Steamboat Springs The city of Steamboat Springs has a lot on its plate right now. Its vacation home rental policy does not need to consume excessive amounts of time.
Last week, the City Council devoted an entire meeting to the vacation home ordinance that was adopted in 2001 and sets guidelines for short-term rental of single-family homes or duplexes. In February, after very vocal complaints about vacation home practices, the city issued a ban on new permits under the ordinance until it could address the concerns and clarify and revise the ordinance.
That was supposed to happen Tuesday. Instead, the City Council listened to lots of people talk but took no action.
Now, it could be May before the council addresses the issue again.
We understand how passionate people are about this matter, particularly those who live in areas where there are such rentals. That's why so many people turned out for Tuesday's meeting.
Opponents of vacation home rentals say the rentals cause turmoil in residential areas and lead to "erosion of neighborhoods." Supporters say the accusations grossly overstate the impacts of a business that is vital to the local resort economy.
An estimated 100 homes in the city are used as vacation rentals, but only about half of those have secured the proper permit with the city. We have no sympathy for those who have not secured a permit. If the city catches someone operating a vacation home without a permit, we would expect a hefty fine that truly discourages the practice.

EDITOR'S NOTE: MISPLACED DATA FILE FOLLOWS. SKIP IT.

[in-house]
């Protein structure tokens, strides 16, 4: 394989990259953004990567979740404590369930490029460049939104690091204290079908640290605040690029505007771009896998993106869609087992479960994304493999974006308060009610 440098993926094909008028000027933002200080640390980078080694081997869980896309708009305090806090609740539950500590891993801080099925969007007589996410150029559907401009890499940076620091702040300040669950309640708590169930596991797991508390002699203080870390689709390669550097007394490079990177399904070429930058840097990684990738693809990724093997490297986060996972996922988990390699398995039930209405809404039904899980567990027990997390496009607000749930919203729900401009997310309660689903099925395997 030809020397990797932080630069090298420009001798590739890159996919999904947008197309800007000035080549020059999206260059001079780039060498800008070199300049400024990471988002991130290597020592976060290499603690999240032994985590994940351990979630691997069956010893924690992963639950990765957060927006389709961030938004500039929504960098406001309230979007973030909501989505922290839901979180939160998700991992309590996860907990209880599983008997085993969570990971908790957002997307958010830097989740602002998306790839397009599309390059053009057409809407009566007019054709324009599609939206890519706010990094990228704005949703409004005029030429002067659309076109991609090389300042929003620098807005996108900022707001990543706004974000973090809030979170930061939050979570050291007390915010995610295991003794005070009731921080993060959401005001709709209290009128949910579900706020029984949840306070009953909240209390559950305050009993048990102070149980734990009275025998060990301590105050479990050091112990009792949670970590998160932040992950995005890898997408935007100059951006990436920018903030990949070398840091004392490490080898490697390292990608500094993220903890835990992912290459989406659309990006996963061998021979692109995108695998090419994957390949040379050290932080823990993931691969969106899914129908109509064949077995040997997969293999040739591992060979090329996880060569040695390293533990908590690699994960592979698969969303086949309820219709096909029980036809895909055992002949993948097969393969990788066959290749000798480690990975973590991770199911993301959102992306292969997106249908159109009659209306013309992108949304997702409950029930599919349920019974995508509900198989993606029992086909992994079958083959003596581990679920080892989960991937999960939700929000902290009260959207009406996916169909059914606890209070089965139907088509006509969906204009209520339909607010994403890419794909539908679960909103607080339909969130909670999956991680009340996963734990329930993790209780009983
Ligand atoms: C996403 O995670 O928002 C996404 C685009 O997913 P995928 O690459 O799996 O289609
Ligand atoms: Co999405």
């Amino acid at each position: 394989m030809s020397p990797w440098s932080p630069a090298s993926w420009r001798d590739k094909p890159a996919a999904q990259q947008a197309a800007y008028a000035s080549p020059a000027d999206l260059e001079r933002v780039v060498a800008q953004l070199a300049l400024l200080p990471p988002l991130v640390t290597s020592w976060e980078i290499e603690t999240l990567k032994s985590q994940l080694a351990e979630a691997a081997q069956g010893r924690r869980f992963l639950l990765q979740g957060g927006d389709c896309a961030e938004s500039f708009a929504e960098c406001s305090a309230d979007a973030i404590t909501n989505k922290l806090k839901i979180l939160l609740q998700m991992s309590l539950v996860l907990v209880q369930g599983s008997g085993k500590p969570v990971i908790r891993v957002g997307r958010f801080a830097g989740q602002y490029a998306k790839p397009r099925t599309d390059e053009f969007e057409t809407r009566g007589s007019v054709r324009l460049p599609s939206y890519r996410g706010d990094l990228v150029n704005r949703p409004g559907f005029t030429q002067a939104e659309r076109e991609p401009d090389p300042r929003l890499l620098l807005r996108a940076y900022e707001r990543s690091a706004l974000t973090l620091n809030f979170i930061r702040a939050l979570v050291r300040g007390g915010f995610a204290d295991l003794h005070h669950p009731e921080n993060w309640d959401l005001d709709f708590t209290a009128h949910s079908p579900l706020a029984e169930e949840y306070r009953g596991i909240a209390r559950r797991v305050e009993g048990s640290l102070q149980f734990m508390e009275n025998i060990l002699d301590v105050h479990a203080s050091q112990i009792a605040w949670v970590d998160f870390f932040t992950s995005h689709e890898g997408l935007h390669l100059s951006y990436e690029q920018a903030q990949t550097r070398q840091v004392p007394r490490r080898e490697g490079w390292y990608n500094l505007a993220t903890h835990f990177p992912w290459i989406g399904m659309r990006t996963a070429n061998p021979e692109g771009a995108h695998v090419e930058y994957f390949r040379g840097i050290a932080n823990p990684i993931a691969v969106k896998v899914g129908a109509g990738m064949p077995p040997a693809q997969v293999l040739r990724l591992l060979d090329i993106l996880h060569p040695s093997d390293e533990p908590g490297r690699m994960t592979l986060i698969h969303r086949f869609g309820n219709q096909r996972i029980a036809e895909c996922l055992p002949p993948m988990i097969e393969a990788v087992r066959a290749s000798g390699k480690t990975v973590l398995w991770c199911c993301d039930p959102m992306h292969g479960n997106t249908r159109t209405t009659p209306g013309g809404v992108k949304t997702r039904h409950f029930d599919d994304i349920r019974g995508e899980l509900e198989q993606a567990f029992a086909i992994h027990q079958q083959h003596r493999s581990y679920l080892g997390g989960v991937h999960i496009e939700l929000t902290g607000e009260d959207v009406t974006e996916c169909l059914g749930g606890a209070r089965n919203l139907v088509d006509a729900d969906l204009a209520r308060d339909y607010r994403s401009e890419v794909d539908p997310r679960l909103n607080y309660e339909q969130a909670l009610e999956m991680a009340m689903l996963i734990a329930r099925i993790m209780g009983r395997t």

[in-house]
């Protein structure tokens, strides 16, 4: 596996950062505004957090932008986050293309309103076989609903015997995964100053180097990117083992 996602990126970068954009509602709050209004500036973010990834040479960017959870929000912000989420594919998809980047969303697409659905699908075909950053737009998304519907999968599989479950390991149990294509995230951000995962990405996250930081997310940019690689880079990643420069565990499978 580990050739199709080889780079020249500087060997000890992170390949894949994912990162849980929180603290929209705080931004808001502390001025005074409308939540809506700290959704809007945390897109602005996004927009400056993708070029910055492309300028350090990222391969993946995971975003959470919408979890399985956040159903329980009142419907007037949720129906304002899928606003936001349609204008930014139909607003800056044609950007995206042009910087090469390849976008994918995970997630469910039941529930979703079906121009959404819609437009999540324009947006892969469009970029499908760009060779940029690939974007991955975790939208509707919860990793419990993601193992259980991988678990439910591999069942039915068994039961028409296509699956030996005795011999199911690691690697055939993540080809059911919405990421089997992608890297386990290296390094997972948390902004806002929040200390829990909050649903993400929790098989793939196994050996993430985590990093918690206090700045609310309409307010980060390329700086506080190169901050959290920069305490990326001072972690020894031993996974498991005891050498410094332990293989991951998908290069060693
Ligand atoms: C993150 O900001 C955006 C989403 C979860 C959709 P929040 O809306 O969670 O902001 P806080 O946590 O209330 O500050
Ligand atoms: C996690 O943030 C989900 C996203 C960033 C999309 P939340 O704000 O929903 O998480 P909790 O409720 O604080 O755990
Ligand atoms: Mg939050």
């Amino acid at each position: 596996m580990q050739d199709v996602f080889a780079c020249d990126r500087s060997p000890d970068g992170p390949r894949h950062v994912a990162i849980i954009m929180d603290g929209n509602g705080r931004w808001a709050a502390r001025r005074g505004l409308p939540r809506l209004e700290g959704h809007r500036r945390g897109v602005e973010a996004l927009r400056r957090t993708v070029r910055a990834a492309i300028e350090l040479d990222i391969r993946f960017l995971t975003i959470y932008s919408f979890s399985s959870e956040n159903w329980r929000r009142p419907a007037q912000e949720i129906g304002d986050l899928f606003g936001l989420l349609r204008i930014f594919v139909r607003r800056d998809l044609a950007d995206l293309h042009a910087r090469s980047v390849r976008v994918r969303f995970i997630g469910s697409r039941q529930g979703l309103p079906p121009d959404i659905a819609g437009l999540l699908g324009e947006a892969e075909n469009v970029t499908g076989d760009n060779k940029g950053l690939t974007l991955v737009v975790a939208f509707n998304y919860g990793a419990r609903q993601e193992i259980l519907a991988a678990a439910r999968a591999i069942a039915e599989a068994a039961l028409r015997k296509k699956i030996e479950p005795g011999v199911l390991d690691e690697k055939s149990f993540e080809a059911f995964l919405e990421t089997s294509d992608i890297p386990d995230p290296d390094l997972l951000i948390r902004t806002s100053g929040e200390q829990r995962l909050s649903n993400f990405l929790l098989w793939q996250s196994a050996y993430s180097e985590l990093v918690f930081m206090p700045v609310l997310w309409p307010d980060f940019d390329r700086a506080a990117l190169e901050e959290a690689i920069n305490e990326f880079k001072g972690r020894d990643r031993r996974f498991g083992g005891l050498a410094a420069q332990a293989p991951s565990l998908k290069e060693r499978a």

Still, as Councilman Towny Anderson pointed out Tuesday, nearly all of the vacation rentals operate without complaint.
In fact, judging from the number of residents from the same neighborhood who showed up at Tuesday's meeting, perhaps this is less of a citywide issue and more a matter of dealing with one or two houses.
The council should instruct staff to come up with changes to the ordinance based on discussion at Tuesday's meeting.
We believe that the city ordinance should establish a reasonable cap on the number of people who can stay in a short-term rental and limit the number of vehicles permitted at a house. Homes should remain residential, with proper limits on kitchen and dining facilities. And the penalties for violating terms of the ordinance should be stiff enough to encourage playing by the rules.
Enforcement will be an issue - the city doesn't have the staffing to monitor vacation home rentals year-round, nor should it use its resources this way. What the ordinance can do is give the city a powerful tool to use when problems arise.
Vacation home rentals play an important role in our community, and we believe owners should have the right to use their properties in this way so long as they follow the city's rules. This is not an issue the city should have to review every few years.
Address the problem homes, clear confusing language in the vacation-home ordinance, lift the ban on new permits and move on.
Then, maybe we can identify solutions to more important issues such as affordable housing and recreation center plans.